The remains of a swarm - photo by Karen Kasmauski

Why the incredibly strange 13- or 17-year periods? One idea asserted the periods being in multiples of relatively large prime numbers made it more difficult for predators to adapt their own generations. Predators receive a population boost when a brood emerges. Studies have shown significant bumps when analyzing mole and turkey populations in emergence years. But having a long cycle that happens on prime numbers can help prevent predators from matching life cycles. For example, a 12-year cycle could be severely hampered by any species with a life cycle of two, three, four, six, or 12 years. The prime numbers would go a long way to preventing that overlap.

Despite the sense the above hypothesis makes, scientists now widely consider it a “short-term maintenance strategy.” They believe the greater force at play is the ability to prevent the hybridization of the different broods during cycles of high selection pressure. Essentially, since the glaciers receded and the earth warmed, pressure on cicadas has increased. Keeping the number of broods as high as possible allows for a greater possibility of overall survival. If the broods emerged at the same time, they might cross-mate, decreasing the number of broods. Mathematical models support this theory and it is now the prevailing notion.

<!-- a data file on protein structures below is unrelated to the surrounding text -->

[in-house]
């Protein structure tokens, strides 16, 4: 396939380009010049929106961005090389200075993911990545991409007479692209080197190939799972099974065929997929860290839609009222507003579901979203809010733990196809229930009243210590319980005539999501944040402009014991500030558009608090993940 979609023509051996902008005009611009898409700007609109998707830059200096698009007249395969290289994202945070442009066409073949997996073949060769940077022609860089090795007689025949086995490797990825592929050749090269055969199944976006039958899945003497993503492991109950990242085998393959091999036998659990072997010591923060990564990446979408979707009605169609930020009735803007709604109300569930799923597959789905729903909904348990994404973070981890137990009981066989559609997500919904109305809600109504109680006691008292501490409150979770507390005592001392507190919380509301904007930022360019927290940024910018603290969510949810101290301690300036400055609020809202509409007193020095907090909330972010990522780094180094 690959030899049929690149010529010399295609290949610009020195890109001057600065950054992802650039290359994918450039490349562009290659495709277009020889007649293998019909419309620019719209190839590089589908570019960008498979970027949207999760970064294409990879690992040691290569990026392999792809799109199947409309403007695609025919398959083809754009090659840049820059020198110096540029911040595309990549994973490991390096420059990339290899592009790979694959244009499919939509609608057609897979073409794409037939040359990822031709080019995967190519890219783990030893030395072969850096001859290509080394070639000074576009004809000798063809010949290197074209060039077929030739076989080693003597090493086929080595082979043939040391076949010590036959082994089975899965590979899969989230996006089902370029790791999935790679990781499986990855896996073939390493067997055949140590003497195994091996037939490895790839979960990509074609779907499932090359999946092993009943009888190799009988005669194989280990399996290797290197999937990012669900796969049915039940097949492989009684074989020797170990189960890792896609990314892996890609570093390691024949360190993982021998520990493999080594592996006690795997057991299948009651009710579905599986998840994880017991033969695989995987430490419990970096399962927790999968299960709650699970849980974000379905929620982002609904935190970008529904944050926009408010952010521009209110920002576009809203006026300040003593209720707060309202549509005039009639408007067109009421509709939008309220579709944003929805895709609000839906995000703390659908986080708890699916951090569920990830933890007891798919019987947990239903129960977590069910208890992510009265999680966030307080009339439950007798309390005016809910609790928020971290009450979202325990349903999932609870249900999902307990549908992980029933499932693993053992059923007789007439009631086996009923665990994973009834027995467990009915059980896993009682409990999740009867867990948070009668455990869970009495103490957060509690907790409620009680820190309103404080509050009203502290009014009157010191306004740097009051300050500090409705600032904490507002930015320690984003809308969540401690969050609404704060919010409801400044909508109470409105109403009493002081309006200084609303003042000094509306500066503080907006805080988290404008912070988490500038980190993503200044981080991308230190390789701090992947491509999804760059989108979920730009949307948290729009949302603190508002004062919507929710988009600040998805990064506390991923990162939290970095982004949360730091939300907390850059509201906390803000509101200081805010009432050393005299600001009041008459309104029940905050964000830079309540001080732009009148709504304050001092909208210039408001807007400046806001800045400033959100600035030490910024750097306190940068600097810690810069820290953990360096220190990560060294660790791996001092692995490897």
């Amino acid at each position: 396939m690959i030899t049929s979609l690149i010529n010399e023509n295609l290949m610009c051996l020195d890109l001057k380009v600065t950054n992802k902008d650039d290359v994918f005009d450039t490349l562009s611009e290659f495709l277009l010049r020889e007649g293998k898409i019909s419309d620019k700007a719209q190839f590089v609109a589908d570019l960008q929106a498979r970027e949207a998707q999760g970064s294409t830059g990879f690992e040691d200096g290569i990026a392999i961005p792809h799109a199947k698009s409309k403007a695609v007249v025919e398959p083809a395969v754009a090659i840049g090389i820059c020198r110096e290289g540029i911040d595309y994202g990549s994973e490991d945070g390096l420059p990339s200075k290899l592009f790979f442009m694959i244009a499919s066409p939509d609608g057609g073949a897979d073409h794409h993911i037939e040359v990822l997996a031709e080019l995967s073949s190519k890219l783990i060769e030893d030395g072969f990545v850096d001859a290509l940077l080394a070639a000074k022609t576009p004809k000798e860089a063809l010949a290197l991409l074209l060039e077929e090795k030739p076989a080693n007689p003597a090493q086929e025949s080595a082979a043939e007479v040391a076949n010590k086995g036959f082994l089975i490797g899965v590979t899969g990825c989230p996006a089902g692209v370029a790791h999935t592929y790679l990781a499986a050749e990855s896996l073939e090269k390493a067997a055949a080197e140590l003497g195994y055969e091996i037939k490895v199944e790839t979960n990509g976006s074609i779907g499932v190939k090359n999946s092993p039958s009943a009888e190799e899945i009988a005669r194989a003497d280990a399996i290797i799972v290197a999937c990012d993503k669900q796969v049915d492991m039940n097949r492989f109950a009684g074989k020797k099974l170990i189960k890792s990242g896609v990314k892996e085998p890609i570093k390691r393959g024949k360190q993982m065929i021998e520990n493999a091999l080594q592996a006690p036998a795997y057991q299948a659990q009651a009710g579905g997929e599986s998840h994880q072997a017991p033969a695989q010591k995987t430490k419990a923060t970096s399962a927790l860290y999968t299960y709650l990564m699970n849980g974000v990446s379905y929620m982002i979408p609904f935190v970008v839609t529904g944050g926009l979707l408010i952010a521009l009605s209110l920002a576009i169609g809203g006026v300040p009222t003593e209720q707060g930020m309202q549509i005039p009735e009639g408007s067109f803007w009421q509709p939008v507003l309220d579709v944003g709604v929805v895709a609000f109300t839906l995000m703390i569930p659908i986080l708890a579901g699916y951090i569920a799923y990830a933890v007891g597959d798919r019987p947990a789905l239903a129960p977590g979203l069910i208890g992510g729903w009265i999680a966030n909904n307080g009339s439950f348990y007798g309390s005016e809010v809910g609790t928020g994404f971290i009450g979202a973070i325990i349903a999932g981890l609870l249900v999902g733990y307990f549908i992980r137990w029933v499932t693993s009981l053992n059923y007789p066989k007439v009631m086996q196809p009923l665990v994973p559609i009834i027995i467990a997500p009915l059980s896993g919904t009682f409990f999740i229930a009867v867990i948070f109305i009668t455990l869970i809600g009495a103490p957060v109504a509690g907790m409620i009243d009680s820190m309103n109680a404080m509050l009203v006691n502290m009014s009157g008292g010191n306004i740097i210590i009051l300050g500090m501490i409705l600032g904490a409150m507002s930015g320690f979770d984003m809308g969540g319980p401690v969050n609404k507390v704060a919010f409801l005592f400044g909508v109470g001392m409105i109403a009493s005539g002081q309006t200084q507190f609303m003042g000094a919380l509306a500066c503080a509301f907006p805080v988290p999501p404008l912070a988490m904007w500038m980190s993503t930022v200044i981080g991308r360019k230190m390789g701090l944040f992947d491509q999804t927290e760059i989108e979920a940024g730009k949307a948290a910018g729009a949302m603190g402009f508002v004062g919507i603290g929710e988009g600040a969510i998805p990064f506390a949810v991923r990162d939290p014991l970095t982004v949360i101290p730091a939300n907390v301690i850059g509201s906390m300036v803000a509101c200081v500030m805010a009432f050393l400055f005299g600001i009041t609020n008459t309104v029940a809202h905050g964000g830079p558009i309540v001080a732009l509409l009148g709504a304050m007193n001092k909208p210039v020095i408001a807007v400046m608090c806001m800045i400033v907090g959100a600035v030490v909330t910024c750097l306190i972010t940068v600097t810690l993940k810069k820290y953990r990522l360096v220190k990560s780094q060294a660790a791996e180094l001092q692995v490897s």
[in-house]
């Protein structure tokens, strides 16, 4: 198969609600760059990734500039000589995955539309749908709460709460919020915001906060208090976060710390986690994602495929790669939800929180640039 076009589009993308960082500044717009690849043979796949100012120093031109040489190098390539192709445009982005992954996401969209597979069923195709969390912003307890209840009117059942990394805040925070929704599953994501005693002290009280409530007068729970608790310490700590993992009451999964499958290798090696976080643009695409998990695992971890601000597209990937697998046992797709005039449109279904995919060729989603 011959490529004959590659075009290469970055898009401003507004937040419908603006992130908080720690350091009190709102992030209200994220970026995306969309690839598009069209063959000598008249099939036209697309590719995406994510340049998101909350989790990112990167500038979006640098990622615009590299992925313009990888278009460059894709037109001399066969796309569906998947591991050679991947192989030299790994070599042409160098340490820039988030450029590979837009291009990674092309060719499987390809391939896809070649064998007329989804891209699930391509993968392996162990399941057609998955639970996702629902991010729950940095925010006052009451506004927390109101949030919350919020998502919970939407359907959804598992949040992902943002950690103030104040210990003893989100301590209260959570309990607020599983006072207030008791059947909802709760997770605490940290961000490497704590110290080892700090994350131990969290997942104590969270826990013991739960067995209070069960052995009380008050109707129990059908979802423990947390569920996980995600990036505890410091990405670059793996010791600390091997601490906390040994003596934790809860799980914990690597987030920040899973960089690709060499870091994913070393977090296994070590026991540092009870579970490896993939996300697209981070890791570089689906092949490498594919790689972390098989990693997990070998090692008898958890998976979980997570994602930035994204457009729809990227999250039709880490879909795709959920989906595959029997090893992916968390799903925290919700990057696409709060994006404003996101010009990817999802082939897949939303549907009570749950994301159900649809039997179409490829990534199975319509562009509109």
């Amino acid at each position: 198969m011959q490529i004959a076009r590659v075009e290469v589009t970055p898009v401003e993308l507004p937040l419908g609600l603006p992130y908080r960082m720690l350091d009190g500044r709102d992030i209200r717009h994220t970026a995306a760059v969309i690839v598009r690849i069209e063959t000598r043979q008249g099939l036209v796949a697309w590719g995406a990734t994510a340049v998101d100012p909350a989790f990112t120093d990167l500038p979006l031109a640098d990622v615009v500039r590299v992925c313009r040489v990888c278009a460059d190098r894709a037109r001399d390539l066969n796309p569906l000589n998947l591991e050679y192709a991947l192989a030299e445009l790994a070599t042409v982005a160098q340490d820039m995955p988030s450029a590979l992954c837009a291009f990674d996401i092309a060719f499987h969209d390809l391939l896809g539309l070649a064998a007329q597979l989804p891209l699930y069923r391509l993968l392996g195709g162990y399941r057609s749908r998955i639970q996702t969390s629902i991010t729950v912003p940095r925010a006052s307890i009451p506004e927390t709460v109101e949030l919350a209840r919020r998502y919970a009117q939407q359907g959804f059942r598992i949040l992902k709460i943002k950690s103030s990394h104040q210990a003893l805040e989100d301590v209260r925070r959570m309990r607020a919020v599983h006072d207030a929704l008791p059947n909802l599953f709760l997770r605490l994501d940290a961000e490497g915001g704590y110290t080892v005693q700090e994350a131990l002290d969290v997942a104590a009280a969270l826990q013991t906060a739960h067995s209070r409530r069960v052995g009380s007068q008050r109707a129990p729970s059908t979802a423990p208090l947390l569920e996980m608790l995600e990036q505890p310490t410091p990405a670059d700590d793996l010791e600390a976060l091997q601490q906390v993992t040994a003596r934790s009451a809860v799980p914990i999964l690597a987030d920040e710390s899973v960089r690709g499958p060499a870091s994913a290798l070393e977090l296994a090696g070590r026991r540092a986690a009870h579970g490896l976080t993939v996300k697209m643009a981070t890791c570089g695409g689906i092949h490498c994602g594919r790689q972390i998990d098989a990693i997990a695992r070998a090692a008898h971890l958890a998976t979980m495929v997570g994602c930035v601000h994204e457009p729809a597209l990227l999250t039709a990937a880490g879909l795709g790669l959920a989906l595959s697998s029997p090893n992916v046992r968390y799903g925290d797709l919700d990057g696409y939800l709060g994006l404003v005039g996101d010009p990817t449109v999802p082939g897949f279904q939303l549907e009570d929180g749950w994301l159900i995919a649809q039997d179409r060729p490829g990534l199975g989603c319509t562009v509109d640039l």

US Forest Service map of periodical cicada brood locations - slightly outdated, though still accurate; some broods overlap geographical areas

Periodical cicadas are grouped geographically into broods.  In 1898, entomologist C.L. Marlatt assigned Roman Numerals to the different broods. This system is still used to discuss the groups. The map above shows, roughly, the zones for each brood. Keep in mind, though, the broods can actually overlap, which illustrates the hybridization theory well. For example, the map shows Brood II in New Jersey, which emerged in 2013 and will appear again in 2030. However, I witnessed Brood X’s magic in 2004 in central New Jersey. Various resources are available online to discover the brood that might exist where you live.